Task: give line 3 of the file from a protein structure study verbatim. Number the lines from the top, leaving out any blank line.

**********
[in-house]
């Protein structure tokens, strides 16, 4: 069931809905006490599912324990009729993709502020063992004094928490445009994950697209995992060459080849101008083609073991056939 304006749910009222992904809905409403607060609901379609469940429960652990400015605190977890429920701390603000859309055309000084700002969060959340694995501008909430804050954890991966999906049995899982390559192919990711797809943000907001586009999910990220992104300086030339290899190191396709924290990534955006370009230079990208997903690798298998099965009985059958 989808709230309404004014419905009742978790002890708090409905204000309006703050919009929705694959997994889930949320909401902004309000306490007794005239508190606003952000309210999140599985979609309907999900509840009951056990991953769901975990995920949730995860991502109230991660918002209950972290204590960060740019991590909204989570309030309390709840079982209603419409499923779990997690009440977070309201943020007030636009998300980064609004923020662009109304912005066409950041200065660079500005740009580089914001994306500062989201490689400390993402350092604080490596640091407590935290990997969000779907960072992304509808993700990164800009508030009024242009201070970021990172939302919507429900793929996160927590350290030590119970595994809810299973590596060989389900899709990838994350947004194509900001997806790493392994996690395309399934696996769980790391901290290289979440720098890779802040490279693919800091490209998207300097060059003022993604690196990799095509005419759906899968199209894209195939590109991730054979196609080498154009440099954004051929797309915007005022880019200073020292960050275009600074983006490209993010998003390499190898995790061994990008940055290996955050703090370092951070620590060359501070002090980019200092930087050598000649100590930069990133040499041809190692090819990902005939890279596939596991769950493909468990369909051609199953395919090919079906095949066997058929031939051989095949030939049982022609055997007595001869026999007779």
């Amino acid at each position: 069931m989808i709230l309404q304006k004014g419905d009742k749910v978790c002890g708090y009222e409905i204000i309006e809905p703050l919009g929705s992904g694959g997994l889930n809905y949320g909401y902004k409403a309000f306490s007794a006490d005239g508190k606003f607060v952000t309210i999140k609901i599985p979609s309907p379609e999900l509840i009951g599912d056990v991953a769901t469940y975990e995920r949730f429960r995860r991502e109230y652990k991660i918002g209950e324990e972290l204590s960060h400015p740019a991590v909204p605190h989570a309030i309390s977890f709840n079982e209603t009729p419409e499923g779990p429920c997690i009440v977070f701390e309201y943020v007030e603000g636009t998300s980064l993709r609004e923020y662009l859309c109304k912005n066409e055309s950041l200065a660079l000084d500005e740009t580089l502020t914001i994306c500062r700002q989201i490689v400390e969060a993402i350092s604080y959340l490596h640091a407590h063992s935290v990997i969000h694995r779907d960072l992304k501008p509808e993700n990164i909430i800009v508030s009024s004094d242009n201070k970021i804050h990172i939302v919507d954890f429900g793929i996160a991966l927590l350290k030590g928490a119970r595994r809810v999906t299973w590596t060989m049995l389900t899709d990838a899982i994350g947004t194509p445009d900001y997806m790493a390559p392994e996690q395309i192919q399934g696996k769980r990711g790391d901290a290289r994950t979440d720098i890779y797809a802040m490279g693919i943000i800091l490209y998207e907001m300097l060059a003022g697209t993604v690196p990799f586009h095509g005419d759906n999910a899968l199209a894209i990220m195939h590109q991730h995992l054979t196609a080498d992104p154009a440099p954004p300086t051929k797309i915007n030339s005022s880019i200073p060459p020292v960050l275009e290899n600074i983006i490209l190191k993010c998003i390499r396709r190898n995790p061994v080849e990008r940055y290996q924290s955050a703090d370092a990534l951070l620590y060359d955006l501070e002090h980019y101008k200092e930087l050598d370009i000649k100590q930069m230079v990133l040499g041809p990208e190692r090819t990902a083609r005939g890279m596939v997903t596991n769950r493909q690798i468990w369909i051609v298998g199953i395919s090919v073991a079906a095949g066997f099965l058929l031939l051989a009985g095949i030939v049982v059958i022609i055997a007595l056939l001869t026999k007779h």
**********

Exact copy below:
């Amino acid at each position: 069931m989808i709230l309404q304006k004014g419905d009742k749910v978790c002890g708090y009222e409905i204000i309006e809905p703050l919009g929705s992904g694959g997994l889930n809905y949320g909401y902004k409403a309000f306490s007794a006490d005239g508190k606003f607060v952000t309210i999140k609901i599985p979609s309907p379609e999900l509840i009951g599912d056990v991953a769901t469940y975990e995920r949730f429960r995860r991502e109230y652990k991660i918002g209950e324990e972290l204590s960060h400015p740019a991590v909204p605190h989570a309030i309390s977890f709840n079982e209603t009729p419409e499923g779990p429920c997690i009440v977070f701390e309201y943020v007030e603000g636009t998300s980064l993709r609004e923020y662009l859309c109304k912005n066409e055309s950041l200065a660079l000084d500005e740009t580089l502020t914001i994306c500062r700002q989201i490689v400390e969060a993402i350092s604080y959340l490596h640091a407590h063992s935290v990997i969000h694995r779907d960072l992304k501008p509808e993700n990164i909430i800009v508030s009024s004094d242009n201070k970021i804050h990172i939302v919507d954890f429900g793929i996160a991966l927590l350290k030590g928490a119970r595994r809810v999906t299973w590596t060989m049995l389900t899709d990838a899982i994350g947004t194509p445009d900001y997806m790493a390559p392994e996690q395309i192919q399934g696996k769980r990711g790391d901290a290289r994950t979440d720098i890779y797809a802040m490279g693919i943000i800091l490209y998207e907001m300097l060059a003022g697209t993604v690196p990799f586009h095509g005419d759906n999910a899968l199209a894209i990220m195939h590109q991730h995992l054979t196609a080498d992104p154009a440099p954004p300086t051929k797309i915007n030339s005022s880019i200073p060459p020292v960050l275009e290899n600074i983006i490209l190191k993010c998003i390499r396709r190898n995790p061994v080849e990008r940055y290996q924290s955050a703090d370092a990534l951070l620590y060359d955006l501070e002090h980019y101008k200092e930087l050598d370009i000649k100590q930069m230079v990133l040499g041809p990208e190692r090819t990902a083609r005939g890279m596939v997903t596991n769950r493909q690798i468990w369909i051609v298998g199953i395919s090919v073991a079906a095949g066997f099965l058929l031939l051989a009985g095949i030939v049982v059958i022609i055997a007595l056939l001869t026999k007779h």